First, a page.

A privacy group is asking a federal judge to carefully review the Federal Trade Commission’s (FTC) $5 billion privacy settlement with Facebook and to hear from public interest organizations before approving the agreement.
The Electronic Privacy Information Center (EPIC) filed a motion to intervene with the U.S. District Court for the District of Columbia on Friday, arguing that it has legal grounds to brief the court because it helped drive the FTC to take action against Facebook through a series of complaints against the company.
“If the proposed settlement is adopted, EPIC’s prior complaints at the FTC will be dismissed,” the group said in its filing. “Thus, EPIC has a clear interest in the outcome of this case.”
In addition to the $5 billion fine, the deal requires Facebook to submit to increased monitoring and to install a committee within its board of directors to review the social network’s privacy practices.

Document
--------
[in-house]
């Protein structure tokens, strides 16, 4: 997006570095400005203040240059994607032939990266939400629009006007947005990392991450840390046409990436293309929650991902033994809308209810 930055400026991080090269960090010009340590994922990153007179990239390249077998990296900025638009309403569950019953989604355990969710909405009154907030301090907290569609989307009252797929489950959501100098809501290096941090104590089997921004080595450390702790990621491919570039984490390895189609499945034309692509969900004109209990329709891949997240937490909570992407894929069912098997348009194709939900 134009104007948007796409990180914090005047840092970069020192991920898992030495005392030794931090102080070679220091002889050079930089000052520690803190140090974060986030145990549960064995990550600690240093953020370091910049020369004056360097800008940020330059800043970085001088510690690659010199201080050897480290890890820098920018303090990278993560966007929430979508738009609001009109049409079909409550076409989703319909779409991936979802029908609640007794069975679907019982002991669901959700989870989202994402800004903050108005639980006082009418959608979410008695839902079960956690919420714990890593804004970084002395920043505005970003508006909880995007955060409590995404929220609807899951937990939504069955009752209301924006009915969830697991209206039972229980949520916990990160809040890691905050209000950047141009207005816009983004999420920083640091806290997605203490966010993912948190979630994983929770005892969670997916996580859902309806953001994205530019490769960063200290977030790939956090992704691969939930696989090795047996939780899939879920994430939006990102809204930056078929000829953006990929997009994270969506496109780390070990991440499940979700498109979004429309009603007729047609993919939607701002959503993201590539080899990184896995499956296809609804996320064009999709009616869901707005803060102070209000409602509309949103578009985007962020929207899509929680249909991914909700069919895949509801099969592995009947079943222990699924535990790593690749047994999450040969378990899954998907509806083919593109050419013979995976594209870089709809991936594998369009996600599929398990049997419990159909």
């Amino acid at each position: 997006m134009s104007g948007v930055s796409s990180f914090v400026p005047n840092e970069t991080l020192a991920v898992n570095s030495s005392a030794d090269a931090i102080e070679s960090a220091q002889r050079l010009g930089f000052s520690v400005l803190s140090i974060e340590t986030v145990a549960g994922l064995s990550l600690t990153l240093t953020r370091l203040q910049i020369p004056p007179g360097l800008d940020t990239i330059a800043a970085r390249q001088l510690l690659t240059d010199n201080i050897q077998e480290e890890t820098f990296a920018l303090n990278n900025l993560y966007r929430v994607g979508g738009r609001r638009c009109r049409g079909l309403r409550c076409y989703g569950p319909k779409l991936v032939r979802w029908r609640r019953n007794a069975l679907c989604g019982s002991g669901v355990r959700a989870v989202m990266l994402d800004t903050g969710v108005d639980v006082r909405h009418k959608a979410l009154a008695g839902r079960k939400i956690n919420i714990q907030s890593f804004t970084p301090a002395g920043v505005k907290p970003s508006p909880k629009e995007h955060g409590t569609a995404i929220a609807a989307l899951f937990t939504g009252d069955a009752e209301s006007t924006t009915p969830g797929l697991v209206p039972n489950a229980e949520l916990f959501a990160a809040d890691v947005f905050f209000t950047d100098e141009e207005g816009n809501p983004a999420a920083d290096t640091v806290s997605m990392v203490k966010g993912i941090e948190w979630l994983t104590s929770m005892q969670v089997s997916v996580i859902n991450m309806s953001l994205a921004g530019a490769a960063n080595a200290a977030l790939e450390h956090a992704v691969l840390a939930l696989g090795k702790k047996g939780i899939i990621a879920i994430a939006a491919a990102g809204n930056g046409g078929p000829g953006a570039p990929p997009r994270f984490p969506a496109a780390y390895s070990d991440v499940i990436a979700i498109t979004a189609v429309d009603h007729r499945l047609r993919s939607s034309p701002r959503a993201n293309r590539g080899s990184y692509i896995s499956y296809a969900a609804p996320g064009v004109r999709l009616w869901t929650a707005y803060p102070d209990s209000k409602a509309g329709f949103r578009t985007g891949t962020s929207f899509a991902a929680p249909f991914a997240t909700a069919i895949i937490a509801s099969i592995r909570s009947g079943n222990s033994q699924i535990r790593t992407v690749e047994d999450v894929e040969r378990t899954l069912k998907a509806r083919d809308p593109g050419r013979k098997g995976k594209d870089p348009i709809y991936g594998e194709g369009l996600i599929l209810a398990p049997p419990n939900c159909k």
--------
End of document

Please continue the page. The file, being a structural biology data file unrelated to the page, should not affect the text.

But critics say that the agreement falls short because it doesn’t hold executives like CEO Mark ZuckerbergMark ZuckerbergHillicon Valley — States probe the tech giants Executives personally signed off on Facebook-Google ad collusion plot, states claim States push forward with Facebook antitrust case, reportedly probe VR unit MORE accountable for Facebook’s behavior and it does nothing to actually restrict Facebook’s ability to abuse user privacy.
“The proposed Consent Decree does not adequately address the consumer privacy complaints raised against Facebook by the FTC, numerous consumer privacy groups like EPIC, and individuals,” EPIC’s court filing reads. “EPIC’s arguments will assist the Court in reviewing the proposed Consent Decree and achieving a just and equitable adjudication in this case.”